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USF Bulls

USF Bulls continue to struggle, suffer eighth straight loss

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Published:   |   Updated: March 18, 2013 at 09:17 PM
TAMPA -

The obvious explanation for Sunday afternoon's blink-and-you-missed-it turnaround — from two-possession game to blowout — was delivered by University of South Florida senior forward Toarlyn Fitzpatrick.

"The ball stopped going in, kind of,'' Fitzpatrick said. "It's hard to create momentum when the ball's not going in.''

USF has dealt with epic shooting woes all season. But a conga line of second-half icicles — in large part due to tenacious defense from No. 12-ranked Louisville — reduced things to a scary bad level when the Cardinals ran away with a 59-41 victory before 7,368 fans at the Sun Dome.

The Bulls (10-15, 1-12 Big East Conference) have dropped eight straight, the program's longest losing streak since a 10-game skid in Stan Heath's first season (2007-08). Louisville improved to 21-5, 9-4.

"I think this year we've just got much more talent than them,'' said Louisville coach Rick Pitino, a Basketball Hall of Fame finalist, who earned his 650th career win. "Last year, they had a lot of players who could do multiple things.''

This year, they are mostly doing the same thing — missing shots. USF shot 24.5 percent from the field — and that was not its worst mark this season (23.4 percent at Villanova).

The second-half numbers alone were eye-popping. The Bulls converted just four field goals — a follow dunk by Victor Rudd, a jumper by Jawanza Poland and a pair of layups — for a 14.8 percent mark (4-for-27). From 3-point range, it was 0-for-11.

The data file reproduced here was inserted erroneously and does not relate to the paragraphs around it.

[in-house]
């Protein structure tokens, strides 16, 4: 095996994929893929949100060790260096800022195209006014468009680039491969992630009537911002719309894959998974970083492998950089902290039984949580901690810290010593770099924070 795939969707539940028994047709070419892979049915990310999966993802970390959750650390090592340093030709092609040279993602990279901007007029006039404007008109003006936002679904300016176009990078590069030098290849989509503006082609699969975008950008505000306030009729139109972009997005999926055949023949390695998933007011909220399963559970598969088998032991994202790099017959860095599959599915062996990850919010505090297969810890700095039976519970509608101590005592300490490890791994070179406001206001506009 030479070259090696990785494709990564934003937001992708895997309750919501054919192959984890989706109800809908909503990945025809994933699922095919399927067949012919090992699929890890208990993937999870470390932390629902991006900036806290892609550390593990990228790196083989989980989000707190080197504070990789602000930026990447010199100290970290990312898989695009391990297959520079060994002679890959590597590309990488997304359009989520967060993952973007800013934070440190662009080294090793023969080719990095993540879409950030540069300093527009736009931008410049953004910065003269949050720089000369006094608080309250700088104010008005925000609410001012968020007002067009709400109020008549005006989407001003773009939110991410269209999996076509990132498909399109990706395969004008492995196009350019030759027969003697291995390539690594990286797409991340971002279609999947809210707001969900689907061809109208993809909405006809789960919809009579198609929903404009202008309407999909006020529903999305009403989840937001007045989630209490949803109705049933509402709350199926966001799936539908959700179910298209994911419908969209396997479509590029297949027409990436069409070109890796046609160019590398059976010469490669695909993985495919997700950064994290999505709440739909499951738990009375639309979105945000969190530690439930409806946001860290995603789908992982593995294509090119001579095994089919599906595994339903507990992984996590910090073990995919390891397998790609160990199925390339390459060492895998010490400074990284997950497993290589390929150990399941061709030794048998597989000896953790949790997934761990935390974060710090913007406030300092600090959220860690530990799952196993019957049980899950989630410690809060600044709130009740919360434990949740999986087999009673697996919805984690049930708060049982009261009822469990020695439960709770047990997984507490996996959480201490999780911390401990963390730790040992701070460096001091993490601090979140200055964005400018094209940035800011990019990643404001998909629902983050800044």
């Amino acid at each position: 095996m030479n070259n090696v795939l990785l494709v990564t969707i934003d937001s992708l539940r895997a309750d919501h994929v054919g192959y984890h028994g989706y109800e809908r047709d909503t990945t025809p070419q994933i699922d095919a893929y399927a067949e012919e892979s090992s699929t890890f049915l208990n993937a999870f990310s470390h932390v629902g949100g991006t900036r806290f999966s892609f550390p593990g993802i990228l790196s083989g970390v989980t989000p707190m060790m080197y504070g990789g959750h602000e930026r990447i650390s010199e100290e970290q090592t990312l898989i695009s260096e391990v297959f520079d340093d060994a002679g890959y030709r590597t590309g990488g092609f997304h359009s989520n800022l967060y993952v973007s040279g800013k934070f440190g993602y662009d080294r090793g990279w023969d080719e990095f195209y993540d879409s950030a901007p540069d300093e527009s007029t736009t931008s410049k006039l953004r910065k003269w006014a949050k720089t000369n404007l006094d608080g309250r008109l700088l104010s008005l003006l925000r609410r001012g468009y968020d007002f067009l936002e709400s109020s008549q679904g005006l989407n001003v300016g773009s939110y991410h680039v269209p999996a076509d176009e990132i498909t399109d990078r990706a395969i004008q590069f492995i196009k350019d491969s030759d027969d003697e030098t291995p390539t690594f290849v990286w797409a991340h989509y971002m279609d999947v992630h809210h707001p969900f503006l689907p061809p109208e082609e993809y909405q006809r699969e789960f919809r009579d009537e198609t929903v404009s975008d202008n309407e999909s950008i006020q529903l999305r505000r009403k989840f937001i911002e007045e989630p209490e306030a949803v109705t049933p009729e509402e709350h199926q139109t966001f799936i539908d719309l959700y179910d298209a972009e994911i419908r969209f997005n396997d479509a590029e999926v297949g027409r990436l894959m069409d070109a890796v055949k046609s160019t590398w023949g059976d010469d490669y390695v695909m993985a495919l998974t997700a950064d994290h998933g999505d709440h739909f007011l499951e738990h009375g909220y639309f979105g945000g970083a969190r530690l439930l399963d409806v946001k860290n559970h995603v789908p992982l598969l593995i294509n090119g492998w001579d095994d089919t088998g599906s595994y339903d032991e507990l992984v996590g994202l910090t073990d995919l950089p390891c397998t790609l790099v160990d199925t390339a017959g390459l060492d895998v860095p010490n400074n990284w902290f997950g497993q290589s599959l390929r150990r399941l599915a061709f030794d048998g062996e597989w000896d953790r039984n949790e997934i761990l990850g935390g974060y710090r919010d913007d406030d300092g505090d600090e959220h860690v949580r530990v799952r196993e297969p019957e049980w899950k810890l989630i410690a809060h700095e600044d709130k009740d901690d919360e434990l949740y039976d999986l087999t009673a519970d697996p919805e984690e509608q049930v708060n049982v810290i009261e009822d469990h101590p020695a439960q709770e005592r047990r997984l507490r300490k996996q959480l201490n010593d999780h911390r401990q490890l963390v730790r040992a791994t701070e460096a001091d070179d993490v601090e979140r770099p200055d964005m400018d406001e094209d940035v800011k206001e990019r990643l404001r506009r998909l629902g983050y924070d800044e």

Just when USF's fans had reason for excitement — when Rudd registered his stunning, soaring one-handed jam off Poland's deep miss, then Anthony Collins hit a pair of free throws, cutting Louisville's lead to 36-30 with 12:57 to play — very little went right for the Bulls. During the next six minutes, Louisville went on a 19-3 run, pushing its lead to 22.

Heath said USF's offense was not acceptable.

But Louisville's defense couldn't be overlooked.

"They hit you in so many ways," said Heath, whose team shot 26.7 percent (12-for-45) in a 64-38 loss at Louisville on Jan. 12. "The way they can recover on a play. They just appear. We got a stone layup and those guys chase you down. They come out of nowhere, change it, block it. It's like, 'Wow!'

"Then to see (Louisville's backcourt), they create a lot of disruption. We thought we had an easy play, a layup, but they make us play a little bit quicker, more in a hurry. That's the thing they do best. I really feel like when they're playing at their best, they're definitely a Final Four-caliber team that can win it all.''

Louisville was good.

It was also lucky.

During the Cardinals' decisive run, the ball was headed out of bounds. Louisville's Chane Behanan chased it down, then whipped a no-look, behind-the-back pass to Russ Smith, who caught it in stride for a layup.

"Shades of Ernie D in St. Louis (flashy Providence College point guard Ernie DiGregorio at the 1973 Final Four),'' Pitino said, cackling. "It's rare not only for a great hustle play, but the guy (Smith) never moved as he was cutting toward the basket, which is incredible. To not break your stride and it goes right into your hands? Pretty special play."

NO. 12 LOUISVILLE 59, SOUTH FLORIDA 41

Wednesday: USF at St. John's, 7 p.m. TV: BHSN, Channel 47 (tape-delayed at 10 p.m.)


jjohnston@tampatrib.com (813) 259-7353 Twitter: @JJohnstonTBO
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